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Speech-to-speech translation systems have usually been broken into three separate components:
- Automatic speech recognition: It used to transcribe the source speech as text.
- Machine translation: It is used for translating the transcribed text into the target language
- Text-to-speech synthesis (TTS): It is used to generate speech in the target language from the translated text.
Dividing the task into such systems have been working successfully and have powered many commercial speech-to-speech translation products, including Google Translate.
In 2016, most of the engineers and researchers realized the need for end-to-end models on speech translation when researchers demonstrated the feasibility of using a single sequence-to-sequence model for speech-to-text translation.
In 2017, the Google AI team demonstrated that such end-to-end models can outperform cascade models. Recently, many approaches for improving end-to-end speech-to-text translation models have been proposed.
Translatotron demonstrates that a single sequence-to-sequence model can directly translate speech from one language into another. Also, it doesn’t rely on an intermediate text representation in either language, as required in cascaded systems. It is based on a sequence-to-sequence network that takes source spectrograms as input and then generates spectrograms of the translated content in the target language.
Translatotron also makes use of two separately trained components: a neural vocoder that converts output spectrograms to time-domain waveforms and a speaker encoder, which is used to maintain the source speaker’s voice in the synthesized translated speech.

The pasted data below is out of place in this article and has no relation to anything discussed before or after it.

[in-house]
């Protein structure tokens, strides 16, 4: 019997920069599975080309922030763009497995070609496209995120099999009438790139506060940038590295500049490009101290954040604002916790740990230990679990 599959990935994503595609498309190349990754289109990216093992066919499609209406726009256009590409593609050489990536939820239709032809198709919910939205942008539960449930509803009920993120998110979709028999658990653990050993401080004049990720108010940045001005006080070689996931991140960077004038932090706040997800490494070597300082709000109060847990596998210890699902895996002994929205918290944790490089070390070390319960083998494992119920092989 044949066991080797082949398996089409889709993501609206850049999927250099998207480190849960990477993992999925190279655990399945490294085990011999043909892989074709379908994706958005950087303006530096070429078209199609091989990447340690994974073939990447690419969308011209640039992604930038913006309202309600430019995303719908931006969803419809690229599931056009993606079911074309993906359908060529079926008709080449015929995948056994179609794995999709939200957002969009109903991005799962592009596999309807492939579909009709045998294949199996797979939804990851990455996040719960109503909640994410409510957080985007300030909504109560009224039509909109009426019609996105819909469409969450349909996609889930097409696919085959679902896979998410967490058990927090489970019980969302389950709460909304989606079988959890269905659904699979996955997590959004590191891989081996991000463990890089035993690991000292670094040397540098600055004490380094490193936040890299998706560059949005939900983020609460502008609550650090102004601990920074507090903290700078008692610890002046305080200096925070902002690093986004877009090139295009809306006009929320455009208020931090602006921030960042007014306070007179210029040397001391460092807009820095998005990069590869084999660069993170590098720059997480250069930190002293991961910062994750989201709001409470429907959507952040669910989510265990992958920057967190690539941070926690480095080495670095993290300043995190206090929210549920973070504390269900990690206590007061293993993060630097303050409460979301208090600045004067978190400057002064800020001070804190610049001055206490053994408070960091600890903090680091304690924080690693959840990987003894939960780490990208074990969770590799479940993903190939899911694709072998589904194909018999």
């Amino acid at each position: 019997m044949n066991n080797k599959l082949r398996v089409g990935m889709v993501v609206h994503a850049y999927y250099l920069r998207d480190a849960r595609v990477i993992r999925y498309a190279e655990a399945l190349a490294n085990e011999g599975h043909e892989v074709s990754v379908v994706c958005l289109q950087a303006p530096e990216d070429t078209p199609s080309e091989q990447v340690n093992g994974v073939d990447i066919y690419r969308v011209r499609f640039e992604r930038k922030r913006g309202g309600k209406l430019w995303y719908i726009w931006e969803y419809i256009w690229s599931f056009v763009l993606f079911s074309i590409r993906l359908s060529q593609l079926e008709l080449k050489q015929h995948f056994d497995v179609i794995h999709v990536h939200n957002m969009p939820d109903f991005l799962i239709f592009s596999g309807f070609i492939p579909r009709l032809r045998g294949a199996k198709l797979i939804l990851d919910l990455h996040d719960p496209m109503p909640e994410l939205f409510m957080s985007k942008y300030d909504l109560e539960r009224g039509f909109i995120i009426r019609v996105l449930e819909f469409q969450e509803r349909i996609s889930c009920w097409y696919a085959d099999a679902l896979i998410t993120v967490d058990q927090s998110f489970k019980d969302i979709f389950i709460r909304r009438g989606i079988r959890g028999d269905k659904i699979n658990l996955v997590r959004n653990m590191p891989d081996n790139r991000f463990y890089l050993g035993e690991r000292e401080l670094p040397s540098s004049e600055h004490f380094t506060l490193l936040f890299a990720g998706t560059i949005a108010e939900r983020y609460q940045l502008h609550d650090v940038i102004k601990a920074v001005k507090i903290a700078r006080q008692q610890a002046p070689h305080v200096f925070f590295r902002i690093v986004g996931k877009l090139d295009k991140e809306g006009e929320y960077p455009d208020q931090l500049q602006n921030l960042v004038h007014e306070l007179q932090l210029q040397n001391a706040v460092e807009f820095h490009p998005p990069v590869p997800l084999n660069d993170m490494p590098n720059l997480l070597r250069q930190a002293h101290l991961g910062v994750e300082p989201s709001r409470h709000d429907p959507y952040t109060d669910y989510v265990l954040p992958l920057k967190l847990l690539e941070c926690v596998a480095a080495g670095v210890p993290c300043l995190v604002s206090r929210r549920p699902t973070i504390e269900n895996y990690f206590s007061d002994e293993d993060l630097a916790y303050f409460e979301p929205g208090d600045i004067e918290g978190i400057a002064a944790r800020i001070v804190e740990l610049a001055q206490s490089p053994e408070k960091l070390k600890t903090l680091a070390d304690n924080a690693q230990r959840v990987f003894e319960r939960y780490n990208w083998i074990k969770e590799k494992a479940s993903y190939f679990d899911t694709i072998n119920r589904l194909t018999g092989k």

The sequence-to-sequence model uses a multitask objective for predicting source and target transcripts and generates target spectrograms during training. But during the inference, no no transcripts or other intermediate text representations are used.
The engineers at Google AI validated Translatotron’s translation quality by measuring the BLEU (bilingual evaluation understudy) score, computed with text transcribed by a speech recognition system.
The results do lag behind a conventional cascade system but the engineers have managed to demonstrate the feasibility of the end-to-end direct speech-to-speech translation.
Translatotron can retain the original speaker’s vocal characteristics in the translated speech by incorporating a speaker encoder network. This makes the translated speech sound natural and less jarring. According to the Google AI team, the Translatotron gives more accurate translation than the baseline cascade model, while retaining the original speaker’s vocal characteristics.
The engineers concluded that Translatotron is the first end-to-end model that can directly translate speech from one language into speech in another language and can retain the source speaker’s voice in the translated speech.
To know more about this news, check out the blog post by Google AI.